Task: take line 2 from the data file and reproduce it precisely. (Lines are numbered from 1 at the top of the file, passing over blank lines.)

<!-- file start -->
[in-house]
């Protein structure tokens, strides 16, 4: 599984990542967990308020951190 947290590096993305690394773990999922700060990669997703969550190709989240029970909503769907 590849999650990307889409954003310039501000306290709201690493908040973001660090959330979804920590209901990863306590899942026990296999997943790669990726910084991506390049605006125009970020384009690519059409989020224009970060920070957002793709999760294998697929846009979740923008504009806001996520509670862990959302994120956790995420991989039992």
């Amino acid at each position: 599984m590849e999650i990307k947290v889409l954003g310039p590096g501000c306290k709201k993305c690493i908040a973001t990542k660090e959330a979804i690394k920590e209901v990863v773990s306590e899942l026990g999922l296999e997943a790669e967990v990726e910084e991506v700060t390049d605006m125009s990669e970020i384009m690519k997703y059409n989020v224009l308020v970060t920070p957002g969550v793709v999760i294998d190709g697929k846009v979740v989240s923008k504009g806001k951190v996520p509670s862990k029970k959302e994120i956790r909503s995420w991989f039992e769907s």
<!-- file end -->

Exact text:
């Protein structure tokens, strides 16, 4: 599984990542967990308020951190 947290590096993305690394773990999922700060990669997703969550190709989240029970909503769907 590849999650990307889409954003310039501000306290709201690493908040973001660090959330979804920590209901990863306590899942026990296999997943790669990726910084991506390049605006125009970020384009690519059409989020224009970060920070957002793709999760294998697929846009979740923008504009806001996520509670862990959302994120956790995420991989039992």